Housing and Urban Development Minister Phil Twyford is slamming Treasury for its estimate that the amount of investment in residential property over the next five years will be half of what was projected five months ago.
Treasury, in its Budget Economic and Fiscal Update (BEFU) released on Thursday, said: “Changes in the timing of capital expenditure on KiwiBuild since the Half Year Update (HYEFU) mean the boost to growth occurs later in the forecast period than previously assumed.”
Accordingly, it believes a greater portion of investment will occur after 2022 than previously expected.
Yet talking to interest.co.nz, Twyford said Treasury’s math was “simply wrong”.
“It doesn’t actually reflect the volume of houses that are being built and it doesn’t take into account the fact that KiwiBuild’s recycling capital over and over.”
Pressed on whether he was just trying to spin the numbers in his favour, Twyford pointed to a paper the Ministry of Business Innovation and Employment (MBIE) gave him on Tuesday.
While Treasury believes that $2.5 billion will be spent on residential property investment in New Zealand between 2018 and 2022, MBIE put this figure at between $4.8 billion and $11.6 billion.
With this somewhat on par with Treasury’s December projection of $5.4 billion, MBIE said it had recommended Treasury carry its projection from HYEFU through to BEFU.
In the paper, MBIE detailed what it believed to be a misleading set of assumptions used by Treasury.
It said Treasury assumed that under the KiwiBuild model the Government would have to kick-start investment by parting with its money before the private sector.
Yet in reality, MBIE said that most KiwiBuild houses to be built in the next four years will be built through the Buying off the Plans scheme, which essentially sees the Government underwrite private development.
The majority of Government spending will therefore follow residential investment, rather than precede it.
Getting into the detail, MBIE explained: “Buying off the plans enables the Crown to induce high levels of residential investment from low levels of initial expenditure.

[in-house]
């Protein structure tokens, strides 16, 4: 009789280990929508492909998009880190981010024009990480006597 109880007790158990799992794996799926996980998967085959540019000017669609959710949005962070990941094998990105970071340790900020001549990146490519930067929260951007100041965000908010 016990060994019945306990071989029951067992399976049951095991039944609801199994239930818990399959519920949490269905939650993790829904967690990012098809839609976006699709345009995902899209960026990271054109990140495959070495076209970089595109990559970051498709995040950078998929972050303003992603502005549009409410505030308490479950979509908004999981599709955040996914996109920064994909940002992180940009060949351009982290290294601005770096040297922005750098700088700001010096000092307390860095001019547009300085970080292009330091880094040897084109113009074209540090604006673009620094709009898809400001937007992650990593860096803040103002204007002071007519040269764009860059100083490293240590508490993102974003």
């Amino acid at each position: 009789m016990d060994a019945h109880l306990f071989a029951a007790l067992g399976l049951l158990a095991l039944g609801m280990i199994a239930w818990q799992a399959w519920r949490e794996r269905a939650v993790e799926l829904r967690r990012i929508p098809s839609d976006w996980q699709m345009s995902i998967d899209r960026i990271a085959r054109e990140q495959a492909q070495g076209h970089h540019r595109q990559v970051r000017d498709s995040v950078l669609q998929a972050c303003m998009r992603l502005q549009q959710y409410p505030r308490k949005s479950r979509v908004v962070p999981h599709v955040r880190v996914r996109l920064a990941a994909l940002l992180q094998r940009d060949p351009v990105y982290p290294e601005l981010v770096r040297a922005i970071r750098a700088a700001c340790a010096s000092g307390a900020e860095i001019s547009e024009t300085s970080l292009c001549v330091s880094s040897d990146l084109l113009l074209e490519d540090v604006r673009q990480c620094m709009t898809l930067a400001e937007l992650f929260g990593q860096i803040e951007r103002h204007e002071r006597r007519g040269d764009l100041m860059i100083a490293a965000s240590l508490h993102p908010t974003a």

“If committing to actually purchasing the house, the Crown can expect to pay a 10% deposit up front and then not have to pay the other 90% until the home is completed. In between, the developer actually builds the new homes.
“Thus, a 10% deposit is enough to induce 100% of the residential investment required to construct a home before the other 90% of the purchase price is required.
“Alternatively, the Crown can guarantee to purchase a new home if the developer is unable to sell it. In this case, the Crown pays nothing up front, but its guarantee still induces 100% of the residential investment for the guaranteed homes.
“Even if the Crown needs to incur an expense against the chance that the guarantee will be triggered, when spread across the total portfolio of homes under guarantee, this provision is likely to be a relatively low proportion of total value (eg 10-20%).
“Again, therefore, low expenses induce high residential investment.”
MBIE also argued Treasury ignored the impact of houses being on-sold, as well as the investment that KiwiBuild would drive.
It said KiwiBuild would not only accelerate the delivery of KiwiBuild homes, but also of non-KiwiBuild homes.
Original plans remain in place
Twyford acknowledged that trying to model the effect of KiwiBuild on overall residential investment was “almost a hypothetical or academic exercise”.
Treasury in BEFU recognised there was a “high degree of uncertainty”.
Yet Twyford said, “MBIE is much closer to the industry and to the market. They have a much more intimate understanding of how KiwiBuild is being rolled out. Treasury have made a number of highly questionable assumptions.”
He wanted to make the point that even though the figures in Treasury’s BEFU were way off those in HYEFU, the Government hadn’t changed the “sequencing and the volume” of new houses to be built as a part of KiwiBuild.
The target of building 100,000 affordable houses for first home buyers over 10 years remains. The expectation for this to cost the Government $2 billion over five years, also remains.
Housing NZ eyes $1 bln debt issue
Meanwhile, Housing NZ has hired ANZ and Westpac as it plans a series of meetings with fixed income investors ahead of issuing about $1 billion of debt before June 30 next year.
The Government has increased the limit on Housing NZ’s Borrowing Protocol, allowing it to seek financing from outside the Crown, from $1.08 billion to $3.05 billion. Any bond issue will be offered to both NZ and overseas institutional, or professional, investors. Housing NZ has an AA+ credit rating from S&P with a stable outlook.